Overview: Human beings have an innate desire for a sense of purpose. They want to understand the world around them, where they came from, why they exist, and what certain natural events mean. From these desires stem two very different concepts: science and religion. Both religion and science are used to explain where everything came from and to why huge disasters (such as storms or pandemics) occur. Science provides similar explanations for these concepts, However, science and religion provide answers in very different ways: religion is faith based, while science is evidence based. As a result of their differences, scientists and people of faith have often been in conflict. During the scientific revolution in Europe, many scientists, such as Galileo, were persecuted by the Catholic church for their discoveries. These discoveries, such as the fact that the Earth isn’t the center of the universe, and that it’s not flat, could potentially challenge the authority of the church. If they were wrong about one thing, they could potentially be wrong about more things.
Author's reflection: My name is Elizabeth Wunsch, and I am currently a junior nursing major here at Fisher. I wrote this paper back in the spring of 2020, just as the pandemic hit. It explores the relationship between science and nature through the dystopian novel, Future Home of the Living God. Science has always been a favorite subject of mine, but I’ve always been fascinated by religion as well. I would consider myself to be an agnostic atheist, but I love learning about different belief systems. These two interests of mine are what inspired this paper, along with the content of the novel. In my free time, I like watching documentaries and listening to music. I also enjoy some reading and writing here and there. I have a passion for health science and learning, which is why I’m going into nursing. I hope whoever reads my paper enjoys it.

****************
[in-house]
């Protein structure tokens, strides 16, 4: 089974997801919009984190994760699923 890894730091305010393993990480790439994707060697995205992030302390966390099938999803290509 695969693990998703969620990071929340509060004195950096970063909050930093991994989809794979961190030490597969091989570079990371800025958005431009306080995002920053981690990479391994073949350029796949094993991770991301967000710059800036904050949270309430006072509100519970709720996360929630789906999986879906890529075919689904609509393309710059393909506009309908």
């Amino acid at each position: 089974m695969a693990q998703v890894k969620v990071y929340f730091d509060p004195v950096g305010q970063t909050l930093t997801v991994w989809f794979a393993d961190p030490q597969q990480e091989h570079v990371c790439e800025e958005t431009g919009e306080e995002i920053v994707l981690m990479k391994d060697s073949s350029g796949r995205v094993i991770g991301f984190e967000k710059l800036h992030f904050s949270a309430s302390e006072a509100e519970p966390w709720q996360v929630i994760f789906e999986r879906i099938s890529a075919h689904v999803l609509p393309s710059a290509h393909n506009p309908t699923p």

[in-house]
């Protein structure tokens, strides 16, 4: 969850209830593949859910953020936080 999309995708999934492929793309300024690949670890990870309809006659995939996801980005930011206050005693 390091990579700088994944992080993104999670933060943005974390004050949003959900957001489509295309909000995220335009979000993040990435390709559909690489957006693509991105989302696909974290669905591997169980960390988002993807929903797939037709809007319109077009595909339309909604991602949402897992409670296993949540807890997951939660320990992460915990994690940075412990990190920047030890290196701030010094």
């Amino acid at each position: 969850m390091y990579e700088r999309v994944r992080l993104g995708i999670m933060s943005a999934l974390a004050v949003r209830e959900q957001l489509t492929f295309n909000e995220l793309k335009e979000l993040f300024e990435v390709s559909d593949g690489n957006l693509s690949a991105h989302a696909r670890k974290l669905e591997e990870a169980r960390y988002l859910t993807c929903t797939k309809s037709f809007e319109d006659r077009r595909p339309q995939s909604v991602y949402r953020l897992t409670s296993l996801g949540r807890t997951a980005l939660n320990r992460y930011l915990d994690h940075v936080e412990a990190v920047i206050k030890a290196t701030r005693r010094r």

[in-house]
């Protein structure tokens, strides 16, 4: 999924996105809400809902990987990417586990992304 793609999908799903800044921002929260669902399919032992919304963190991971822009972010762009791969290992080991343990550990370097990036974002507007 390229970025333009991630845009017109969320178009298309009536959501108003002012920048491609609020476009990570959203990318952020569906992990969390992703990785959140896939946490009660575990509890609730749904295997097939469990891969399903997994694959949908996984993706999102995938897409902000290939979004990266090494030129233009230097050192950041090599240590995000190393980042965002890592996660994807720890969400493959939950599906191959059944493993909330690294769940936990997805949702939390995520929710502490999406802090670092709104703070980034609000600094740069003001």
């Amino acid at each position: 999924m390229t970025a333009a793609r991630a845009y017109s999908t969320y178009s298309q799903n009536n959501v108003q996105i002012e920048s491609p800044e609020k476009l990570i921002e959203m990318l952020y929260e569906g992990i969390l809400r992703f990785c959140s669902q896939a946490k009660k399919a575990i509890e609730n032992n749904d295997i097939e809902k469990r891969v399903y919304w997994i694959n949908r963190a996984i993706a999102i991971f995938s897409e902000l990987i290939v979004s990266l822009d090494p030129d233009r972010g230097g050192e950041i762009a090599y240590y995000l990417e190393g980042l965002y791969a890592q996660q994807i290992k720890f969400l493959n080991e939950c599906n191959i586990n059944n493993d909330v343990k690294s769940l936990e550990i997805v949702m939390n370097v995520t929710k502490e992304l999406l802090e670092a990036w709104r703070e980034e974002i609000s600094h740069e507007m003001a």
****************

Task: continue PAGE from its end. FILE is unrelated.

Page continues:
"Finding a Middle Ground: Science vs. Religion and the Harms of Extremism,"
3690: A Journal of First-Year Student Research Writing: Vol. 2020, Article 5.
Available at: https://fisherpub.sjfc.edu/journal3690/vol2020/iss1/5